A Columbia Law School professor will join in the Worker Rights’ Consortium’s first-ever investigation into allegations of worker abuse at a factory where Nike sweatshirts are made in Mexico. Participants include, among others, students from Purdue University and the University of Arizona, a pastor of a church in Brooklyn and a University of Iowa professor. University Wire, January 18, 2001.

Prof. John C. Coffee was quoted in an article entitled “Despite Discussion Of Pardon, Milken Comeback Is Doubtful.” President Clinton has been considering granting an 11th-hour pardon to Mr. Michael R. Milken, who served almost two years in prison after pleading guilty to six felony counts of securities fraud in 1990. A pardon would suggest that Mr. Milken has atoned for his crimes through his philanthropy, but he would still be bound by a court order that bars him from securities industry for life. “A presidential pardon doesn’t rescind any injunction,” said Prof. Coffee. “It’s more about writing history over again. Once you grant the pardon, I think that would help his apologists to try to rewrite history and see conviction as not legitimate.” The New York Times, January 16, 2001.

Prof. Samuel Issacharoff was mentioned in an article entitled “Supreme Court Redeemed.” The Village Voice, January 16, 2001.

Prof. John C. Coffee was quoted in an article entitled “The Americas: Ford Goes Into The Business Of Saying Sorry: US Companies Are Slowly Learning To Exploit Contrition As A Corporate Legal Strategy.” Ford staged an extraordinary act of public contrition when it sent three officials to the bedside of a Texas quadriplegic to record a silent film of apology after a rollover accident in her Ford Explorer equipped with Firestone tires. Though an apology that is part of a settlement is not legally admissible as evidence in other suits, it can influence the opinion of jurors. “It is very unusual to apologize when you still have many days of litigation yet to come,” said Prof. Coffee. “It is much more common to apologize at the end than at the beginning.” Financial Times (London), January 13, 2001.

Prof. Richard Briffault was quoted in an article entitled “Focus on School Adequacy Is Now Key To Aid Cases.” In seeking more aid for education, local school districts have for 30 years turned to the courts using a variety of arguments. In recent years such lawsuits have focused increasingly on issues of educational adequacy rather than outright equality, and they have met with more success. State courts have ruled that allowing public education to fall below some floor of what constitutes an adequate education may be violating the state’s own constitutions, which virtually all call for them to deliver a basic education. That was the case this week, when Justice Leland DeGrasse of State Supreme Court in Manhattan in a decision called for a wholesale revamping of the formulas that the state uses to allocate education money. Prof. Briffault said, “The court is not saying that the state engaged in international discrimination, but that its process tends to shortchange New York City students, who are overwhelmingly minority, and for no good reason.” The New York Times, January 13, 2001.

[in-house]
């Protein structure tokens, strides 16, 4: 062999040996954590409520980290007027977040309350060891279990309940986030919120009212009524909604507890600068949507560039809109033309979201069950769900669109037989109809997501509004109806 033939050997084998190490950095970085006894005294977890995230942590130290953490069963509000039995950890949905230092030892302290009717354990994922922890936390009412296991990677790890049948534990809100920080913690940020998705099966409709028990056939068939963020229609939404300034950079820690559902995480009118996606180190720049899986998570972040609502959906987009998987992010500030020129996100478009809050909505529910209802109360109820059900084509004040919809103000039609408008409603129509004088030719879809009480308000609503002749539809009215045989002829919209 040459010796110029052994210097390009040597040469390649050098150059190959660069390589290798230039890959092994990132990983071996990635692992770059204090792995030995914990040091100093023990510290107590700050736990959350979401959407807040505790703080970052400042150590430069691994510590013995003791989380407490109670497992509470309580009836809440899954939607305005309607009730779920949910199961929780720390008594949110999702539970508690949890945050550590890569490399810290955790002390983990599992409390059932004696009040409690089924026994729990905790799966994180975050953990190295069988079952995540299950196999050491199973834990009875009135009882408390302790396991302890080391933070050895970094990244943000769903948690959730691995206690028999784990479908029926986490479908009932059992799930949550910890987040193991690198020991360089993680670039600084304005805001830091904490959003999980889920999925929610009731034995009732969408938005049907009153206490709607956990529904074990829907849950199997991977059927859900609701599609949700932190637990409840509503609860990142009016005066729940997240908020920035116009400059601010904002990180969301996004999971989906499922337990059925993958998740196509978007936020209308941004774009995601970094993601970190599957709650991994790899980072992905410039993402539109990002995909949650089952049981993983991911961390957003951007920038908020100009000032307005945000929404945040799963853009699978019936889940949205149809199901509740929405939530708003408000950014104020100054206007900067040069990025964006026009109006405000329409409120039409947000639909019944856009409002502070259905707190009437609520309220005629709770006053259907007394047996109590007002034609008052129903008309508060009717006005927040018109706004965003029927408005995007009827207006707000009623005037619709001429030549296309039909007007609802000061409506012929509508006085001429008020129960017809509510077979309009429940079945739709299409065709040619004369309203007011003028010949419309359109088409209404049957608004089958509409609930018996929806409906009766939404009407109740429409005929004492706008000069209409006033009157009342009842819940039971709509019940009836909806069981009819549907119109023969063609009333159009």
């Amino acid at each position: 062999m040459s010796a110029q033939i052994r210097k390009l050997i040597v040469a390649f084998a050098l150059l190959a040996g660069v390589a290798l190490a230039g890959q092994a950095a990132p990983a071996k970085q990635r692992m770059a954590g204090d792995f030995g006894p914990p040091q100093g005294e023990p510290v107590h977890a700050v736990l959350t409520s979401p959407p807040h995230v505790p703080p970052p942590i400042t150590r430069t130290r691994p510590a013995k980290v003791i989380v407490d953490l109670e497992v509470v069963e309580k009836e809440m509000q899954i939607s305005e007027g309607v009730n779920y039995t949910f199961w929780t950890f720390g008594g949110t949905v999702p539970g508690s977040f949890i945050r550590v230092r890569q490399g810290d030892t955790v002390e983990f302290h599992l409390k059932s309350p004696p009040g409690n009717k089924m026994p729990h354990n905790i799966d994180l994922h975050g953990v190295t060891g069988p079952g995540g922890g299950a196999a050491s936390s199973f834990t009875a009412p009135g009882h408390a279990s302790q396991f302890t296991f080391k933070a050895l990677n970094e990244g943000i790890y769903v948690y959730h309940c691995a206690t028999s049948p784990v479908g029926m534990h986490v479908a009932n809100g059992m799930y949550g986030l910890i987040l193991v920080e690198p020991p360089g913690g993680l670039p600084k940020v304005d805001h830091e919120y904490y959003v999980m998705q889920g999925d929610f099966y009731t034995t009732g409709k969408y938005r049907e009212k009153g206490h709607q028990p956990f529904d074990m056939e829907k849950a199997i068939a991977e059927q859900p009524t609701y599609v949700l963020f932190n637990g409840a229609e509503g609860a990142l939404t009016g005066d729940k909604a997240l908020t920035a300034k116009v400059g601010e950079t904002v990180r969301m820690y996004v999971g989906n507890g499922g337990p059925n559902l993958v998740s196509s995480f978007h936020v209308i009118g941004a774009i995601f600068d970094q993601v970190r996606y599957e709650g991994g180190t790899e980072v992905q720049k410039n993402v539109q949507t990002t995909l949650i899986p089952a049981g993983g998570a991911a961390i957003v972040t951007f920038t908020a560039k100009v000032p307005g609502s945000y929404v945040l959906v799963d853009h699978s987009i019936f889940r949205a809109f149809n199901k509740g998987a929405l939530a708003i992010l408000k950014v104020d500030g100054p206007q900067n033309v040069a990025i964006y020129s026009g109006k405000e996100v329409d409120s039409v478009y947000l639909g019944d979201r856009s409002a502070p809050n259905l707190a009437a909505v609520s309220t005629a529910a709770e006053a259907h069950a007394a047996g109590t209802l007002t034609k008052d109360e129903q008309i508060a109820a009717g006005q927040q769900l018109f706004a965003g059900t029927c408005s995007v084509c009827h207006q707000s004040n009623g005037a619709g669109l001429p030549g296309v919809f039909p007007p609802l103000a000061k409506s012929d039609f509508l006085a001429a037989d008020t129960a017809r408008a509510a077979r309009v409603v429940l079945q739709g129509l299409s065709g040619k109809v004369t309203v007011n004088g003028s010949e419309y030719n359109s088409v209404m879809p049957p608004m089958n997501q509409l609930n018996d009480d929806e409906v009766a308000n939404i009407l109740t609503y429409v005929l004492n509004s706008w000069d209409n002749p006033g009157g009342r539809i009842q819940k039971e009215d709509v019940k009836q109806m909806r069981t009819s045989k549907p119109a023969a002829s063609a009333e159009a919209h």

Prof. Eben Moglen was quoted in an article entitled "Sounding Off About Music, The Web; Conference Corrals Disparate Groups To Debate Future Of Art Form." Sponsored by groups ranging from to the Internet advocacy group Electronic Frontier Foundation, The Future of Music Coalition conference began on Wednesday night and focused on how all aspects of music - most notably art, law and commerce - are being altered by the Internet and digital technology. Prof. Moglen drew a raucous response from the crowd when he proclaimed that the major record labels "will be competed out of business by anarchism, which works better. The only hope for those dead businesses is if they realize they are dead and begin to reinvent themselves." Chicago Tribune, January 11, 2001.

Prof. John F. Manning who was in Florida last month working on recount litigation and before that clerked for former appeals judge Robert H. Bork and Justice Antonin Scalia, is a top prospect for deputy White House counsel. The Washington Post, January 11, 2001.

Prof. Richard Briffault was mentioned in an article entitled “Is The Supreme Court Disgraced?” The Village Voice, January 9, 2001.

Prof. John C. Coffee authored an article entitled "Stock For Legal Work." The National law Journal, January 8, 2001.

Prof. Samuel Issacharoff along with two others authored a book entitled “When Elections Go Bad: The Law of Democracy and the Presidential Election of 2000.” Prof. Issacharoff says the text explores underlying issues such as electoral remedies and equal protection. “If the question is, does the book depend on the lasting power of this particular opinion,” he says, “the answer is no.” Legal Times, January 1, 2001.